Differences in gonadotrophin concentrations and pituitary responsiveness to GnRH between Booroola ewes which were homozygous (FF), heterozygous (F + ) and non-carriers (++) of a major gene influencing their ovulation rate

K. P. McNatty, N. Hudson, K. M. Henderson, M. Gibb, L. Morrison, K. Ball, P. Smith
1987 Reproduction  
The mean plasma concentrations of FSH and LH were significantly higher in FF ewes than in ++ ewes with those for F+ animals being consistently in between. These gene-specific differences were found during anoestrus, the luteal phase and during a cloprostenol-induced follicular phase, suggesting that the ovaries of ewes with the F-gene are more often exposed to elevated concentrations of FSH and LH than are the ovaries of ewes without the gene. The gene-specific differences in LH secretion arose
more » ... because the mean LH amplitudes were 2\p=n-\3 times greater in FF compared to ++ ewes with the LH amplitudes for F + ewes being in between. The LH pulse frequencies were similar. In these studies the pulsatile nature of FSH secretion was not defined. The pituitary contents of LH during the luteal phase, were similar in all genotypes whereas for FSH they were significantly higher in the F-gene carriers compared to ++ ewes. The pituitary sensitivity to exogenous GnRH (0\m=.\1,0\m=.\5, 5\m=.\0and 25 \g=m\gi.v.) was related to genotype. Overall the LH responses to GnRH were lower in FF ewes than in ++ ewes with the results for the F+ ewes being in between. The FSH responses to all GnRH doses in the FF genotype were minimal (i.e. < 2-fold). In the other genotypes a > 2-fold response was noted only at the highest GnRH dose (i.e. 25 \g=m\g). Treatment of FF and F+ but not ++ ewes with GnRH eventually led to a reduced FSH output, suggesting that the pituitary responses to endogenous GnRH were being down\x=req-\ regulated in the F-gene carriers whereas this was not the case in the non-carriers. Collectively these data confirm that peripheral plasma and the pituitary together with the ovary are compartments in which F-gene differences can be observed. In conclusion, these findings raise the possibility that F-gene-specific differences may also extend to the hypothalamus and/or other regions of the brain.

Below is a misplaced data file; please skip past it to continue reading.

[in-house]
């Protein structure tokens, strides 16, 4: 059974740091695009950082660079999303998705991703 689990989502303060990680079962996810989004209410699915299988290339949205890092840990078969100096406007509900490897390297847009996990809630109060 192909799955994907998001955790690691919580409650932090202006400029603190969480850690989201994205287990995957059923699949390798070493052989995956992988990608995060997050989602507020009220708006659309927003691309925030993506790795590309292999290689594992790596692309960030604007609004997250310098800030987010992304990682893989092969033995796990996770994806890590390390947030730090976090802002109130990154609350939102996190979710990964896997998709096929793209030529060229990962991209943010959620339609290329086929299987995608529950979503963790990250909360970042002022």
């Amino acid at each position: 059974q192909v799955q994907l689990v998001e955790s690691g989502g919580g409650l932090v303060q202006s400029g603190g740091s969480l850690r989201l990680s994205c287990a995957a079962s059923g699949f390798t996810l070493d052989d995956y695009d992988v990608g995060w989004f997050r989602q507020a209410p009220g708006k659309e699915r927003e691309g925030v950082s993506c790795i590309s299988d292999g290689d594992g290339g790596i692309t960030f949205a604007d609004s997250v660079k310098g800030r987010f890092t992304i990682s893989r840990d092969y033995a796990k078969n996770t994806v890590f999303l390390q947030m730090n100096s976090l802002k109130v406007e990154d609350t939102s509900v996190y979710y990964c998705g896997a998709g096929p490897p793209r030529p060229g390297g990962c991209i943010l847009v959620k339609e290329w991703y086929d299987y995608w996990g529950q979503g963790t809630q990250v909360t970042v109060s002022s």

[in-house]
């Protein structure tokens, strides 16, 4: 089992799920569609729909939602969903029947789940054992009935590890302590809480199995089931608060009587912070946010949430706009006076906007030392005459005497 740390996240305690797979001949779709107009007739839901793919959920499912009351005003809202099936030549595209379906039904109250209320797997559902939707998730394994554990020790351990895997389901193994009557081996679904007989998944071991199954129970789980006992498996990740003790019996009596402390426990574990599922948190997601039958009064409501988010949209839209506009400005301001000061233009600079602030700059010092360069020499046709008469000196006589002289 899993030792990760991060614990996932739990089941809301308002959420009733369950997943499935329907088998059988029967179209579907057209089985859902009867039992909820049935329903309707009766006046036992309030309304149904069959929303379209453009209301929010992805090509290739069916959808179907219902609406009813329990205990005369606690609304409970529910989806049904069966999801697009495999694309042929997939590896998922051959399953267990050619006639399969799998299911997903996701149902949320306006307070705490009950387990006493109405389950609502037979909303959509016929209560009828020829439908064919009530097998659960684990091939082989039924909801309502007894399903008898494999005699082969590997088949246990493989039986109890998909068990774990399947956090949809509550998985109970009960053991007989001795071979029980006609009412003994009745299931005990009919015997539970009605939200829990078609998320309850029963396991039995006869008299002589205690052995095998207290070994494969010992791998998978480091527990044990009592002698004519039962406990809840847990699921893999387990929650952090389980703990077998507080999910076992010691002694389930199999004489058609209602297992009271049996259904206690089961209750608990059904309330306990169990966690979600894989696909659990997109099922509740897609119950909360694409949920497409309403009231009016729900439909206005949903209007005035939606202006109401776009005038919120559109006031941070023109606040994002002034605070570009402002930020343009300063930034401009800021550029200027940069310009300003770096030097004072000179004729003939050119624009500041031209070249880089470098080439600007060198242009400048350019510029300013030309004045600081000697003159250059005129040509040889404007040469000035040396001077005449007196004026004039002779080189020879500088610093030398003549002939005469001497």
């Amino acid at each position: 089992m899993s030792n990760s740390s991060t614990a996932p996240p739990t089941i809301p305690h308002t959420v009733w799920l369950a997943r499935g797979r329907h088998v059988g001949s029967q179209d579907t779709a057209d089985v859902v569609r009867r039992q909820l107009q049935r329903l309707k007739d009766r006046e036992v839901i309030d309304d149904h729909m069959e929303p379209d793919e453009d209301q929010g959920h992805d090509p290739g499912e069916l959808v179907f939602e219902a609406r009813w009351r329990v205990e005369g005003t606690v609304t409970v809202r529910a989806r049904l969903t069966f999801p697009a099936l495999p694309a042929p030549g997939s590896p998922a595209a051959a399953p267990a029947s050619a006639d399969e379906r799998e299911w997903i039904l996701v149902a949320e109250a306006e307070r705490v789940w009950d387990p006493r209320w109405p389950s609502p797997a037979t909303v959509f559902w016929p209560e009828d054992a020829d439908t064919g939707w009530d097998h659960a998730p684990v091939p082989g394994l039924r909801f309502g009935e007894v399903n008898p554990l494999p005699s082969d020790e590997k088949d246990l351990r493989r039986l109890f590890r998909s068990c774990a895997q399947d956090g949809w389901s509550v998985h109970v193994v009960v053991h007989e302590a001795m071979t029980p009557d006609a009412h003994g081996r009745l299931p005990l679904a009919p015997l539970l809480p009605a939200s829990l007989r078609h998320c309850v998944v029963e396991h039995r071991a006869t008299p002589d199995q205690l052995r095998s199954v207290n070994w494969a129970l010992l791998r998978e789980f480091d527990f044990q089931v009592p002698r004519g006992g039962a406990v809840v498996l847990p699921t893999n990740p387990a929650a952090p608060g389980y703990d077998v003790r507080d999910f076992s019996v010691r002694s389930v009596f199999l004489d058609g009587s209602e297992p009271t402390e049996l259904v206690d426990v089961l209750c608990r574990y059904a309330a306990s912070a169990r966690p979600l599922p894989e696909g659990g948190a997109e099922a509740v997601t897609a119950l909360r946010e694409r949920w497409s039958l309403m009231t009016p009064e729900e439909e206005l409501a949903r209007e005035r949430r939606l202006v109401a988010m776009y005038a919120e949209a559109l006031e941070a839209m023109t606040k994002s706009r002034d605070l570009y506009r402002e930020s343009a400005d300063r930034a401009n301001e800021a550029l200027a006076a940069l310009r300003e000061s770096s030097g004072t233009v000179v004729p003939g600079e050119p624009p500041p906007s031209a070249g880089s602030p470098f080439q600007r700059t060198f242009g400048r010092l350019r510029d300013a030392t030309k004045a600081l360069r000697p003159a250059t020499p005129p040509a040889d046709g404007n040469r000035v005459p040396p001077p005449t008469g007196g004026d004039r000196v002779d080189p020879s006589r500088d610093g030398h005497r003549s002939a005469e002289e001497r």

doi:10.1530/jrf.0.0800577 pmid:3116233 fatcat:hu6cizfouzhcfbzrjzsvxa57nu